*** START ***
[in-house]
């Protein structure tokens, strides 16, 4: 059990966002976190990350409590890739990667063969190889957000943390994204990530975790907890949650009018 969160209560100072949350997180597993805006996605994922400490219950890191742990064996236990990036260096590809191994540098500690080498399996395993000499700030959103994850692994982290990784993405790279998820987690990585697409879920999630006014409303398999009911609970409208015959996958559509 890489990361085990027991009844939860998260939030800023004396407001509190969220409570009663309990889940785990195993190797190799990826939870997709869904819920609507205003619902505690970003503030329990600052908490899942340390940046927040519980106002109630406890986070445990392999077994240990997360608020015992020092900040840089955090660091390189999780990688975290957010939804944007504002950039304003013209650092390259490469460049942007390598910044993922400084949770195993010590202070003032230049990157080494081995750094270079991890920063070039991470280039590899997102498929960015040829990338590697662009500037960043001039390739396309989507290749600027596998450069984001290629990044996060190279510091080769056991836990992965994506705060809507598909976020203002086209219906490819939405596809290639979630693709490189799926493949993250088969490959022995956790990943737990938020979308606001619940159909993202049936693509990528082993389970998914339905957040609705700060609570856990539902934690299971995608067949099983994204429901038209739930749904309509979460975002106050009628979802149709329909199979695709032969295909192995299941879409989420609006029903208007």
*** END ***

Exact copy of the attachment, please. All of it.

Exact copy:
[in-house]
């Protein structure tokens, strides 16, 4: 059990966002976190990350409590890739990667063969190889957000943390994204990530975790907890949650009018 969160209560100072949350997180597993805006996605994922400490219950890191742990064996236990990036260096590809191994540098500690080498399996395993000499700030959103994850692994982290990784993405790279998820987690990585697409879920999630006014409303398999009911609970409208015959996958559509 890489990361085990027991009844939860998260939030800023004396407001509190969220409570009663309990889940785990195993190797190799990826939870997709869904819920609507205003619902505690970003503030329990600052908490899942340390940046927040519980106002109630406890986070445990392999077994240990997360608020015992020092900040840089955090660091390189999780990688975290957010939804944007504002950039304003013209650092390259490469460049942007390598910044993922400084949770195993010590202070003032230049990157080494081995750094270079991890920063070039991470280039590899997102498929960015040829990338590697662009500037960043001039390739396309989507290749600027596998450069984001290629990044996060190279510091080769056991836990992965994506705060809507598909976020203002086209219906490819939405596809290639979630693709490189799926493949993250088969490959022995956790990943737990938020979308606001619940159909993202049936693509990528082993389970998914339905957040609705700060609570856990539902934690299971995608067949099983994204429901038209739930749904309509979460975002106050009628979802149709329909199979695709032969295909192995299941879409989420609006029903208007």